textiles
textiles

Unrest in Pakistan Disrupts Industry Exports

The next few weeks are an uncertain time for Pakistan mills after the assassination of Benazir Bhutto on Dec. 27 and the violent unrest that followed.

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textiles/news
Fuad Mirza, chief executive of Leisure Apparels in Karachi, said security issues present more of a challenge in that multiethnic city of 15 million. Leisure Apparels mostly produces men's knit tops for U.S. importers like Oved Apparel in New York.

"After the three to four days in the last week of December, the factories in Karachi had been shut down, at 2 p.m. on Monday, the 31st, the first working day, when there was a very serious rumor that spread like wild fire that there had been another assassination and violence would ensue on the streets again. All the factories were again hastily shut down and their premises evacuated," Mirza said, adding that the company had a shipment leaving on Thursday, Dec. 27th, the day of Benazir Bhutto's assassination, "which we finally managed to quickly send on Monday morning before the factory got shut again in the afternoon. We're hoping our buyers will be sympathetic with us and not exercise a penalty due to the unavoidable delay."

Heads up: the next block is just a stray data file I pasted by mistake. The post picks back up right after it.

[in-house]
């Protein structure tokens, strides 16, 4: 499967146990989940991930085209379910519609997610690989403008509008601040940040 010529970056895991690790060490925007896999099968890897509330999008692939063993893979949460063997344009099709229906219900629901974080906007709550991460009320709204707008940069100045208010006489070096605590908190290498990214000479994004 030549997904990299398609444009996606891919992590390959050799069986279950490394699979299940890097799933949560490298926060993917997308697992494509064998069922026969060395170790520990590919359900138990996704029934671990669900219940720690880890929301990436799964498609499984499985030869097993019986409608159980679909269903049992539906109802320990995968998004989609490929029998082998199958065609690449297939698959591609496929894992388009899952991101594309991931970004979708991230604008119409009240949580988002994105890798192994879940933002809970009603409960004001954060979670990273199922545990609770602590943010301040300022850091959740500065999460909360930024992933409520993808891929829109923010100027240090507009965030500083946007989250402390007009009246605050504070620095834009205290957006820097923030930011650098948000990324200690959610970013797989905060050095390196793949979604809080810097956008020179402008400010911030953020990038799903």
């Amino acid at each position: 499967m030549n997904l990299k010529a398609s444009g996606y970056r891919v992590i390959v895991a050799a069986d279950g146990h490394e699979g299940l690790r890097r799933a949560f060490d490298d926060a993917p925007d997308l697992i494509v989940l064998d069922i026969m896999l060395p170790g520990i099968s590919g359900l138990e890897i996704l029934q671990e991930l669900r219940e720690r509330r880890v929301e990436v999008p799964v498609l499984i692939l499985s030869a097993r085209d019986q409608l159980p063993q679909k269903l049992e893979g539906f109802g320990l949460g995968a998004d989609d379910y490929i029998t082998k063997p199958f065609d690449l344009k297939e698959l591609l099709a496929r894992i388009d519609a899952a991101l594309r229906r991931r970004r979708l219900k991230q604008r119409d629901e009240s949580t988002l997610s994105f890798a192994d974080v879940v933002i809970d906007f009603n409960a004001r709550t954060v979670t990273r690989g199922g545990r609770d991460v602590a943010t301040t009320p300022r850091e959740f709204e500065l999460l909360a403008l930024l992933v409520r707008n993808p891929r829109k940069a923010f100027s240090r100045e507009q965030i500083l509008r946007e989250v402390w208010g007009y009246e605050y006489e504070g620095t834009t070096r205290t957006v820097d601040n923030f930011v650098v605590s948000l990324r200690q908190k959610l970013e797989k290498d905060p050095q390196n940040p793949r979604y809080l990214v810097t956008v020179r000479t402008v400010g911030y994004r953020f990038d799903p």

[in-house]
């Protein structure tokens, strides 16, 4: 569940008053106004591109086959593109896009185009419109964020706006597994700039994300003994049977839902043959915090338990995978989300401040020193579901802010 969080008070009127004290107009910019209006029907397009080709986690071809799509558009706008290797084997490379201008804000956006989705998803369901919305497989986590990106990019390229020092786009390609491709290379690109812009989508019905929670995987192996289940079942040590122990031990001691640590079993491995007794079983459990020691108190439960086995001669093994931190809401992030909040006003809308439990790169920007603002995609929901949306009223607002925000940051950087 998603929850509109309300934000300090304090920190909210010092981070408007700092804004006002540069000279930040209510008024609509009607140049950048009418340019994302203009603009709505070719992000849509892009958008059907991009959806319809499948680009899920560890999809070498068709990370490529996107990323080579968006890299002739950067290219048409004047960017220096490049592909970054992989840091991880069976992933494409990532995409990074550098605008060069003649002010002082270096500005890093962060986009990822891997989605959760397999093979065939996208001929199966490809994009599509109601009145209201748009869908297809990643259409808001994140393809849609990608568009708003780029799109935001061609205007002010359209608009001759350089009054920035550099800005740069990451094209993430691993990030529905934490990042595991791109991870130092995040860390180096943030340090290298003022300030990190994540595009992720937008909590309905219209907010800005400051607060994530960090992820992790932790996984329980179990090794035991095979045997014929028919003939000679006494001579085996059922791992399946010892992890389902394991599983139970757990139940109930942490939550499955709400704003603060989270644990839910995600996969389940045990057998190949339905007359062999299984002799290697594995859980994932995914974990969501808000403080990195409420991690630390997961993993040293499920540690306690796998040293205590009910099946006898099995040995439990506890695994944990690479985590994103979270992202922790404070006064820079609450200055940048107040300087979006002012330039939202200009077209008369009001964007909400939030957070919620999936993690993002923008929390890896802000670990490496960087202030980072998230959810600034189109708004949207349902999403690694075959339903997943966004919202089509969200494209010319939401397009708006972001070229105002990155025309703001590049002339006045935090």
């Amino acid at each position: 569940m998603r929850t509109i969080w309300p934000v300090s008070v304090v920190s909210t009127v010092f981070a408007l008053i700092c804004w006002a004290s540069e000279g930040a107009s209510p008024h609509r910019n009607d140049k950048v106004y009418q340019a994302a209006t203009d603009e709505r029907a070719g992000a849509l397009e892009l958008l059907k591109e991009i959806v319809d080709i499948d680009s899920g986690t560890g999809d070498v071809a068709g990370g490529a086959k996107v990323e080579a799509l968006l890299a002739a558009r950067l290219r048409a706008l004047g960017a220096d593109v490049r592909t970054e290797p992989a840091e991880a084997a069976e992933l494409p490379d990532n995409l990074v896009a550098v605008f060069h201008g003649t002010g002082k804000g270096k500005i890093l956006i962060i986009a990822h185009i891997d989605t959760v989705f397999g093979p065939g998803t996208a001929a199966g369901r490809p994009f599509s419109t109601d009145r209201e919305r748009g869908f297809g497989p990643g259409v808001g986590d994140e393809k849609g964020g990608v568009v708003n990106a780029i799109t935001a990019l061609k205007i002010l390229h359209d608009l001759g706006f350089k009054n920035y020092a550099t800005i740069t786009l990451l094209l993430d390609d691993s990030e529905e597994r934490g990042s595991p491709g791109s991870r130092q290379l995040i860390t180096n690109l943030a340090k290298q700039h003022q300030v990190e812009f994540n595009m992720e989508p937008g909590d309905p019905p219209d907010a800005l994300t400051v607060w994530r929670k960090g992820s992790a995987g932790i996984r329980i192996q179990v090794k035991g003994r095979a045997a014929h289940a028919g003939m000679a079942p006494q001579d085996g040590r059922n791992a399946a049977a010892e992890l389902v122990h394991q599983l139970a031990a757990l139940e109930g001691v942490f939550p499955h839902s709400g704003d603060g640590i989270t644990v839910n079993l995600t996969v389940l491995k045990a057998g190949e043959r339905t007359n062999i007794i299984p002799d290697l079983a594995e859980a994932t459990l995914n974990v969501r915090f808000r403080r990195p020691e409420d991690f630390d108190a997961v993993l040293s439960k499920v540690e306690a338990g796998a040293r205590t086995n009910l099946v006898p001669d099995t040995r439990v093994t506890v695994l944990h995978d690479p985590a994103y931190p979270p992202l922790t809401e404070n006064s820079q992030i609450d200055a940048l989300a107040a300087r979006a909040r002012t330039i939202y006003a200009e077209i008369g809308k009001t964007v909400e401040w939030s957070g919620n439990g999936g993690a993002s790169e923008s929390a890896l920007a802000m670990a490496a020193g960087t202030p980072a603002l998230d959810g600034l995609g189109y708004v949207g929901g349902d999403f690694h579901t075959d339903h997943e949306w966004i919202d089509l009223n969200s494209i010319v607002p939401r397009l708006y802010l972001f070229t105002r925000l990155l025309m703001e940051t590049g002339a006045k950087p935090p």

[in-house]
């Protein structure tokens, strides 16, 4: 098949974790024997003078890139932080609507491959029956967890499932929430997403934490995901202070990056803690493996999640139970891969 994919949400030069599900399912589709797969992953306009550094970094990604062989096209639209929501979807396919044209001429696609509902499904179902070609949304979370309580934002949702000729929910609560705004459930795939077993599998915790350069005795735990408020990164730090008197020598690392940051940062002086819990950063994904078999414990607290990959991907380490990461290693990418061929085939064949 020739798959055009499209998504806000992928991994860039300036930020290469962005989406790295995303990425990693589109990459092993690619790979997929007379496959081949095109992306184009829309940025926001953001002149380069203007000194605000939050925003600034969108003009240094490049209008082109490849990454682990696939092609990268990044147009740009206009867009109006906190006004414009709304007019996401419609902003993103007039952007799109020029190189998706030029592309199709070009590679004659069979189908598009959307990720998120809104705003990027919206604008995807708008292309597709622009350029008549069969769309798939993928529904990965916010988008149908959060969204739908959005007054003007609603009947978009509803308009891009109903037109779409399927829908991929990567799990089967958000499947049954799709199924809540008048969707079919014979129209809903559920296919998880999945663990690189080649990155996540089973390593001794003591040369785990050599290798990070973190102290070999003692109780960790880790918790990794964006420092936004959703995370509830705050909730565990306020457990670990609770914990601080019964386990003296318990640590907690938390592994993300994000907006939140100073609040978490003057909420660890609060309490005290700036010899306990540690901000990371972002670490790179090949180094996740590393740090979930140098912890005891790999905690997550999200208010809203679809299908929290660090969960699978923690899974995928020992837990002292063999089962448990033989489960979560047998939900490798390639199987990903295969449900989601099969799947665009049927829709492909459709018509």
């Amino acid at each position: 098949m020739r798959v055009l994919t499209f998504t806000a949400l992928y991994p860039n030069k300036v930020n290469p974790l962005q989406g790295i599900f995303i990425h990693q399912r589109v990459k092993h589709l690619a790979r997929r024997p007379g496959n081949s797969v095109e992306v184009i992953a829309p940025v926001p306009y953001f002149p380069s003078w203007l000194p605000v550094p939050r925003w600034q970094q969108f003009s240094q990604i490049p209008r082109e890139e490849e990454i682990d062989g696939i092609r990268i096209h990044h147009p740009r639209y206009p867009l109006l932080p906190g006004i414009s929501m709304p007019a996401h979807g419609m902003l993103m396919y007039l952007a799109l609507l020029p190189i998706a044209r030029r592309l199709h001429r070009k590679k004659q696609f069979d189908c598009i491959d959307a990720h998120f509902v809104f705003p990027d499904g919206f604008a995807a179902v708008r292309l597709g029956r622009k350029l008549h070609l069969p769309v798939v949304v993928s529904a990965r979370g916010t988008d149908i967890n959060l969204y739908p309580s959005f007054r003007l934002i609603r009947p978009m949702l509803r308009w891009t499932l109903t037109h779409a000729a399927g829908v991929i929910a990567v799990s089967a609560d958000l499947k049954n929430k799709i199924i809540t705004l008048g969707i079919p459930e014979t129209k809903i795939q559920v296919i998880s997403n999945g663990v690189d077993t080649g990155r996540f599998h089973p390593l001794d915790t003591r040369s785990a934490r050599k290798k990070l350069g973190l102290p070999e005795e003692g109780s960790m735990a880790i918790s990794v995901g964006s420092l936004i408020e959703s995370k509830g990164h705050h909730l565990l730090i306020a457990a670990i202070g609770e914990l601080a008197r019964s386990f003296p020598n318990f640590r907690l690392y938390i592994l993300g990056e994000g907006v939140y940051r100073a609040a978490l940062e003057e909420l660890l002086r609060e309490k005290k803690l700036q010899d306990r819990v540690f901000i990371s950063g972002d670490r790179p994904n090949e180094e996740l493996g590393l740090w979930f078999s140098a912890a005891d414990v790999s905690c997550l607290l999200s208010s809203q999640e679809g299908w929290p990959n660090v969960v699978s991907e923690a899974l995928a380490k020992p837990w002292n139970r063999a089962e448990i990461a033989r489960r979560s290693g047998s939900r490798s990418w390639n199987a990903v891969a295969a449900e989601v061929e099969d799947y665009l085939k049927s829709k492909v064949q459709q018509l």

Mirza described the situation in the country as tense. "There is definitely panic being created with rumors and random firing on Karachi's streets by unknown assailants. More than 600 cars were burnt on the roads of this city in the last few days and though we're hoping the situation will normalize, workers are right now averse to leaving their homes."

But Mirza said the knitwear industry in Pakistan is, in his opinion, "on its way out as it is. I am afraid that now that there is no U.S. quota, clients will have an added reason to stay away and prefer to go to mills in China, India, Sri Lanka and Bangladesh."
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